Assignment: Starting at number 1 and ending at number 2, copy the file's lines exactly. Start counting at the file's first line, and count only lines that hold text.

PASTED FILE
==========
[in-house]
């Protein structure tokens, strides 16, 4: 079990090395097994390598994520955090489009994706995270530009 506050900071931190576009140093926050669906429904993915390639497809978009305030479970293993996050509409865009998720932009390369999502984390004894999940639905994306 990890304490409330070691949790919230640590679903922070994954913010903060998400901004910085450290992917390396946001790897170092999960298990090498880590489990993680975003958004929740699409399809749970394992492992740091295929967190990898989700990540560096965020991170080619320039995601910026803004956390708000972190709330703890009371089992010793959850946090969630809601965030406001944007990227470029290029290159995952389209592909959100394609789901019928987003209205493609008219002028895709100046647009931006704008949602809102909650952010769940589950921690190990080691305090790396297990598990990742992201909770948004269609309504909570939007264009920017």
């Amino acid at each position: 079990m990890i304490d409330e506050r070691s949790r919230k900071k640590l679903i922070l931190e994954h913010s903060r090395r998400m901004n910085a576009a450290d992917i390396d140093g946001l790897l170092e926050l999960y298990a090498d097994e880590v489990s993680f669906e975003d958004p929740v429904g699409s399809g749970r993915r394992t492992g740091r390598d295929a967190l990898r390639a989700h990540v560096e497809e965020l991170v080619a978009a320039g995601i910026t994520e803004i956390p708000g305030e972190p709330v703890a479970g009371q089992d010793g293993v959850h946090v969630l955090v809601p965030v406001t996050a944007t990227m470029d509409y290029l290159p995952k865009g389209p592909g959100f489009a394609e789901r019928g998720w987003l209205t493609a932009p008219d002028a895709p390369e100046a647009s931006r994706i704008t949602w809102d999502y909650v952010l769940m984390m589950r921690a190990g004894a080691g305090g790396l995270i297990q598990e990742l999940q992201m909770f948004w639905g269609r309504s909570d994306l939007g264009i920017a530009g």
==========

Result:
[in-house]
């Protein structure tokens, strides 16, 4: 079990090395097994390598994520955090489009994706995270530009 506050900071931190576009140093926050669906429904993915390639497809978009305030479970293993996050509409865009998720932009390369999502984390004894999940639905994306 990890304490409330070691949790919230640590679903922070994954913010903060998400901004910085450290992917390396946001790897170092999960298990090498880590489990993680975003958004929740699409399809749970394992492992740091295929967190990898989700990540560096965020991170080619320039995601910026803004956390708000972190709330703890009371089992010793959850946090969630809601965030406001944007990227470029290029290159995952389209592909959100394609789901019928987003209205493609008219002028895709100046647009931006704008949602809102909650952010769940589950921690190990080691305090790396297990598990990742992201909770948004269609309504909570939007264009920017």